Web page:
Hello, I left a question regarding substituting dried yogurt for buttermilk powder on your pancake recipe page, but now have a question regarding powdered butter. We’re wanting to make an all-singing, all-dancing pancake mix for friends and family for Christmas for which you only need to add water. Your pancake recipe seems ideal for this, and we really appreciate you sharing it.
However, on arrival of the butter powder we purchased we noticed that although the BBE date is 2022, the packaging also notes that we need to use it within two weeks of opening. We wondered how long you’ve stored your pancake mix after making it up, and also, what sort of container have you stored it in? We were hoping that if we gave the mix for Christmas that it could have a shelf-life up to Fat Tuesday, known as Pancake Day in the UK, which falls around mid-February. Do you think that would be possible?
That’s interesting. It seems that it should have a much longer shelf life after opening than that. I am not sure why it would need to be used that quickly. What brand did you purchase?
The powdered butter is from a business called “The Pouched Food Company”. The BBE date is March 2022, but the instructions say that it must be used within two weeks once opened. Changing the subject slightly, we read somewhere in our research that powdered butter goes rancid if exposed for too long in sunlight. We had considered using Lock&Lock boxes, but as they’re all transparent, that won’t work to store ’til Pancake Day in February (if recipients wait that long!). In what sort of container do you store your pancake mix?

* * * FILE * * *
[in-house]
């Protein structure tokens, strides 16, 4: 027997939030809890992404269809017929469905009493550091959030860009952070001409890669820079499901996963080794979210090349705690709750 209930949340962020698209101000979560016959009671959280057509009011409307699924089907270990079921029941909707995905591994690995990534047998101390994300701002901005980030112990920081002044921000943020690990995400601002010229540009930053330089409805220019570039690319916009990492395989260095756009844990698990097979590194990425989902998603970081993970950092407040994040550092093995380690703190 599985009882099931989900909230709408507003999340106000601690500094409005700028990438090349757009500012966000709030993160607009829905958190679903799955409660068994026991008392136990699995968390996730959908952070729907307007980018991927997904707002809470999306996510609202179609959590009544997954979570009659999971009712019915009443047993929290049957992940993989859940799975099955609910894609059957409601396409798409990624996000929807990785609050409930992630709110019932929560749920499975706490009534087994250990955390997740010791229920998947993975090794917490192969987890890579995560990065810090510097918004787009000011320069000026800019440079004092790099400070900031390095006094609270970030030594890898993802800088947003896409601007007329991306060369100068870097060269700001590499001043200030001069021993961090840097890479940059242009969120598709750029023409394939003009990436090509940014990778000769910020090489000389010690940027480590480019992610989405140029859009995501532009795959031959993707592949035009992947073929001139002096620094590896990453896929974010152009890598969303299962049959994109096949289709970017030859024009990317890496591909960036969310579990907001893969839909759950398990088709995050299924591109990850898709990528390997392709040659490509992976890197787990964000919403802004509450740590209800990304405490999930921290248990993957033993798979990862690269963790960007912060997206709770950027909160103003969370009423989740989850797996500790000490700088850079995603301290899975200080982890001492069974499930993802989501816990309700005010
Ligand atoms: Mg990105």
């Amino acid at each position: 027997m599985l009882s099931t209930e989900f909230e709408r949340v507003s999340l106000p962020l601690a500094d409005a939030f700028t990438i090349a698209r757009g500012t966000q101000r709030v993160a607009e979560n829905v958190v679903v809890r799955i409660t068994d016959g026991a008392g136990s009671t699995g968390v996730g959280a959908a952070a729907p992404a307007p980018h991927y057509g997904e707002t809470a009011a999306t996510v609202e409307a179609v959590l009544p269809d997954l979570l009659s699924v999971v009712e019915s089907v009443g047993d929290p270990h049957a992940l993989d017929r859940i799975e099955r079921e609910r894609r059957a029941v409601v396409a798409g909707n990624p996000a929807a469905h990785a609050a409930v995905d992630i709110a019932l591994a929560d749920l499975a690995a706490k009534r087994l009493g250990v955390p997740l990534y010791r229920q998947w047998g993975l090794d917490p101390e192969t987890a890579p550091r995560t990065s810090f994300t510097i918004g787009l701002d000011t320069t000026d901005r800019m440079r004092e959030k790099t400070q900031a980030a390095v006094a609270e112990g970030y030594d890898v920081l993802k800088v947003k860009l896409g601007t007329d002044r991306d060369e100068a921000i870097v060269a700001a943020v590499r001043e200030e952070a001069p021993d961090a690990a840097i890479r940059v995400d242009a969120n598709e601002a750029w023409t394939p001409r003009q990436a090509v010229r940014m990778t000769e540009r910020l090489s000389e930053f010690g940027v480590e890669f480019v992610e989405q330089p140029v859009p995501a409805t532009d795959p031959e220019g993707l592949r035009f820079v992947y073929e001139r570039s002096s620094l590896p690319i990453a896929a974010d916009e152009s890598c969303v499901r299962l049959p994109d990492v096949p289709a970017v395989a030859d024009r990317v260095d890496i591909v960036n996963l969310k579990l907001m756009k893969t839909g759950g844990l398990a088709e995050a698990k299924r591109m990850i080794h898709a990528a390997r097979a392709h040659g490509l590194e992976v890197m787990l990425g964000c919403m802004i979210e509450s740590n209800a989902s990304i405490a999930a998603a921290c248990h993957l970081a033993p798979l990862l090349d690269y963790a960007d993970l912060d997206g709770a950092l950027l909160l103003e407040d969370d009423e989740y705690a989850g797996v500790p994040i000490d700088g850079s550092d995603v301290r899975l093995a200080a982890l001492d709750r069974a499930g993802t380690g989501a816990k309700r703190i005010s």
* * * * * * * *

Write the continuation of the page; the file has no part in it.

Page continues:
I think any container that keeps out moisture and light would be the best.
I am desperately trying to make butter powder. I have the freeze dryer, the butter (salted or nonsalted?) And fresh or freeze dried non fat milk. Does anyone know the process and amounts of butter to nonfat powdered or fresh milk. Please???? I have wasted so much butter trying to figure this out…
I wish Augason Farms Butter Powder provided a conversion chart as I am horrible at conversions! I specifically need to know how much powder and water I’d need to make 1/4 cup. I also need to know how to make 1 tbsp. But if any of you out there have these and/or other conversions for different amounts of butter, I’d be ever so grateful. Thank you for sharing such useful information.
Kathleen A Erbes-Mrsny
Has anyone experimented with adding butter powder to ghee? Any ratios that work best? Thanks.
No, I’m sorry I don’t have any experience with that. You might want to check the website of the butter powder manufacturer and see if they have any suggestions.
Can butter powder be used with a KETO diet and in what ratios…..thanks
We’re not experts on KETO diets. This would be a better question to ask of someone who is an expert in KETO.